Figure 14. One, two and three-dimensional grids, where an excited node (input) sends signals to its neighbours, starting an iterative time-step incident/reflection process. These examples show static network structures, with dynamical processes running on top of them.
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Figure 15. The system as a static network structure with dynamical processes running on top of it. The dynamical approach considers reflected signals (time-step t) and incident signals (time-step t + 1), dependent on the connections and node functions fn.
Figure 15. The system as a static network structure with dynamical processes running on top of it. The dynamical approach considers reflected signals (time-step t) and incident signals (time-step t + 1), dependent on the connections and node functions fn.
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Table 1. Distributed line parameters (resistance, capacitance and inductance per metre).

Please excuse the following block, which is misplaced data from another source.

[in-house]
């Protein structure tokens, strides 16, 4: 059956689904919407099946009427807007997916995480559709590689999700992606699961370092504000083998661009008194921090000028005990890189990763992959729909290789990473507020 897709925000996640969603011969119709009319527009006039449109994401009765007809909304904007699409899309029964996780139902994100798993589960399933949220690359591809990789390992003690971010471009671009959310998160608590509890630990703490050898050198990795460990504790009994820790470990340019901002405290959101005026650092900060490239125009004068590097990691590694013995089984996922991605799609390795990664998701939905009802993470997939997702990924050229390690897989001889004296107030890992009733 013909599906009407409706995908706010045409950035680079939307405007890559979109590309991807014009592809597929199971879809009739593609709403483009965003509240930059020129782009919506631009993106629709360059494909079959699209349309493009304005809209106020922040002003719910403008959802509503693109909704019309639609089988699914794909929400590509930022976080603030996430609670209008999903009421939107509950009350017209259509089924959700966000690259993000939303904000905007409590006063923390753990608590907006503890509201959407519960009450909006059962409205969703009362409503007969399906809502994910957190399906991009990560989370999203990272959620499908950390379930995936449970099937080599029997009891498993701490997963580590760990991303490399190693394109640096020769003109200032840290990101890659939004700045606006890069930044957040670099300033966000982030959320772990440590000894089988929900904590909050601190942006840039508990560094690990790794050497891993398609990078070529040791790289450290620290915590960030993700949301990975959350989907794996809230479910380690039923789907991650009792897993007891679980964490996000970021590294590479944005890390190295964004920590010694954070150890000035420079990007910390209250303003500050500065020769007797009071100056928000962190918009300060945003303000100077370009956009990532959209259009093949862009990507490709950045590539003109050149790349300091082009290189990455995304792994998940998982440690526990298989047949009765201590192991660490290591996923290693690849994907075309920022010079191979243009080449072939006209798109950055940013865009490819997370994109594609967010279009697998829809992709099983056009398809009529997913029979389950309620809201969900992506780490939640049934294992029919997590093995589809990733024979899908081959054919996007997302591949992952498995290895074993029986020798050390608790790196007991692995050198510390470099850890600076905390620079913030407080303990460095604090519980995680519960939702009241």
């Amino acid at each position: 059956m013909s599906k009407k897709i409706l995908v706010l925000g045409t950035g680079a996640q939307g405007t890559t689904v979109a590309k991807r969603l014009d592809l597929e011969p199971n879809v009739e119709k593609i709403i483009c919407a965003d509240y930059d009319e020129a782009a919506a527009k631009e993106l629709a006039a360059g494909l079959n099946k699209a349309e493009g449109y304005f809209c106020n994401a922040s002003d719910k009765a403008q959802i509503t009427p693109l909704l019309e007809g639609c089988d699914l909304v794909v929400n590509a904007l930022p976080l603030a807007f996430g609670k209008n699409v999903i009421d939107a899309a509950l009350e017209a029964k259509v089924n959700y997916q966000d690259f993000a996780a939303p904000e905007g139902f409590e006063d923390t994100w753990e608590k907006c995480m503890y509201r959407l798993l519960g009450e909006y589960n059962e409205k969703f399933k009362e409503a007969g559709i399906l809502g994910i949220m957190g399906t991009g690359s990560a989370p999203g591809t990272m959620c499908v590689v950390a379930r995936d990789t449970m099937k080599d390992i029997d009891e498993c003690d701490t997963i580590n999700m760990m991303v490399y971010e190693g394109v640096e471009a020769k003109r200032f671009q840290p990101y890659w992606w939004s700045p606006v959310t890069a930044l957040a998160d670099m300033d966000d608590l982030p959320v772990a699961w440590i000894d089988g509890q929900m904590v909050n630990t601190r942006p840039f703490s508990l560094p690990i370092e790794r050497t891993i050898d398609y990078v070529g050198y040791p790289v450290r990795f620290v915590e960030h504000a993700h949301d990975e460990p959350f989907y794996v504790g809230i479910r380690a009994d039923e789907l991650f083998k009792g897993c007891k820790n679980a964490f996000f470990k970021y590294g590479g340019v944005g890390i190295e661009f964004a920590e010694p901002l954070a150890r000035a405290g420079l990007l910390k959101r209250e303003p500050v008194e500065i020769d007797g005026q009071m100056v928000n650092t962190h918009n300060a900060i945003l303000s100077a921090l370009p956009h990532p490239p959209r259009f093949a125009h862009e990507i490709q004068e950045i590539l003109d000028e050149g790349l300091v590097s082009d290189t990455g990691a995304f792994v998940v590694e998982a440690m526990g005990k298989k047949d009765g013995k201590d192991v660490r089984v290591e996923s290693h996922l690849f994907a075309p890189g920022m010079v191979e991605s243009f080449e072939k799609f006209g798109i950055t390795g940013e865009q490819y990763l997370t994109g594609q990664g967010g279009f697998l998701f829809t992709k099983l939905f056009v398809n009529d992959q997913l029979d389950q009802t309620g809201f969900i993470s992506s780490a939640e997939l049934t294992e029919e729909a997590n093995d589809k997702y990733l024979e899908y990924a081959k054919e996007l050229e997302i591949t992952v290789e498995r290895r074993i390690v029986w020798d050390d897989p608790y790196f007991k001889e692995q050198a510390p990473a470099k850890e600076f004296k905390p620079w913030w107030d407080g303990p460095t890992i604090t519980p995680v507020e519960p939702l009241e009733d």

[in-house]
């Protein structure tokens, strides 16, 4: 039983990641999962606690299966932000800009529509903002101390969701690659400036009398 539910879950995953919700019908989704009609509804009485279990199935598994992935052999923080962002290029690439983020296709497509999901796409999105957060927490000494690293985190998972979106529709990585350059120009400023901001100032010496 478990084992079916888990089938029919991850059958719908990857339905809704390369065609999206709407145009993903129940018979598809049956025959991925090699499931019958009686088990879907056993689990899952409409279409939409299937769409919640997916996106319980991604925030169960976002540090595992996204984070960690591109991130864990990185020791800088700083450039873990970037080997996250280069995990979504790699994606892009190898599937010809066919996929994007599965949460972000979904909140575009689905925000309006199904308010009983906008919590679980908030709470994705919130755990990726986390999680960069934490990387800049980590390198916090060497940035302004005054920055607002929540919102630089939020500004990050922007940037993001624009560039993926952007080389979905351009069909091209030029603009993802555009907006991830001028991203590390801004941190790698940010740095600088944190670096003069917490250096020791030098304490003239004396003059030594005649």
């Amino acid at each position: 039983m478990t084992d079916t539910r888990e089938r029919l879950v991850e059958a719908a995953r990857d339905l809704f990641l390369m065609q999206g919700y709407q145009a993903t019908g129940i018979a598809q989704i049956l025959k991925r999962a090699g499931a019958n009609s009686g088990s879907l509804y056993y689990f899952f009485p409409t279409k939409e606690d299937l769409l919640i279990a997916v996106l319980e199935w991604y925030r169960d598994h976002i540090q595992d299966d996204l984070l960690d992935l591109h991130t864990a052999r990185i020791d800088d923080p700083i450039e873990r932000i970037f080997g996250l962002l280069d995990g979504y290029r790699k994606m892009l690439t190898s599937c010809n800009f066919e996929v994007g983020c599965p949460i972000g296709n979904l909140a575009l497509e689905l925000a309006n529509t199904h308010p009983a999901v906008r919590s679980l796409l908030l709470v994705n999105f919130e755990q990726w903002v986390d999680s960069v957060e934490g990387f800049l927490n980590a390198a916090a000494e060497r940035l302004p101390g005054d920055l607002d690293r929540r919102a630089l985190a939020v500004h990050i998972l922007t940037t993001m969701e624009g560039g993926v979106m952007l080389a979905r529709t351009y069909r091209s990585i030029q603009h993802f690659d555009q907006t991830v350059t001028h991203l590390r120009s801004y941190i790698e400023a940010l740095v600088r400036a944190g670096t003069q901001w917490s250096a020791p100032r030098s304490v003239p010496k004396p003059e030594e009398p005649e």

Table 1. Distributed line parameters (resistance, capacitance and inductance per metre).
Line Parameters (Distributed)
R (Ω/m)C (F/m)L (H/m)
1.0 × 10−51.0 × 10−102.5 × 10−7
Table 2. Characteristics for the zinc-oxide varistors used in the tests.
Table 2. Characteristics for the zinc-oxide varistors used in the tests.
Varistor Model [tdk]Metal OxideDisk Diammeter (mm)C (nF)Nominal Voltage (V)Assumed Values According to Technical Specifications
Va (V) Ia (A)Vb (V) Ib (A) αβ
S05K11ZnO51.611230.0134111.789.04
S10K11ZnO106.811230.01300.514.728.93 × 10−23
S10K14ZnO105.214280.01360.515.562.97 × 10−25

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Fazion Filho, M. Dynamical Networks Modelling Applied to Low Voltage Lines with Nonlinear Filters. Appl. Syst. Innov. 2020, 3, 18. https://doi.org/10.3390/asi3020018

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Fazion Filho M. Dynamical Networks Modelling Applied to Low Voltage Lines with Nonlinear Filters. Applied System Innovation. 2020; 3(2):18. https://doi.org/10.3390/asi3020018

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Fazion Filho, Mauro. 2020. "Dynamical Networks Modelling Applied to Low Voltage Lines with Nonlinear Filters" Applied System Innovation 3, no. 2: 18. https://doi.org/10.3390/asi3020018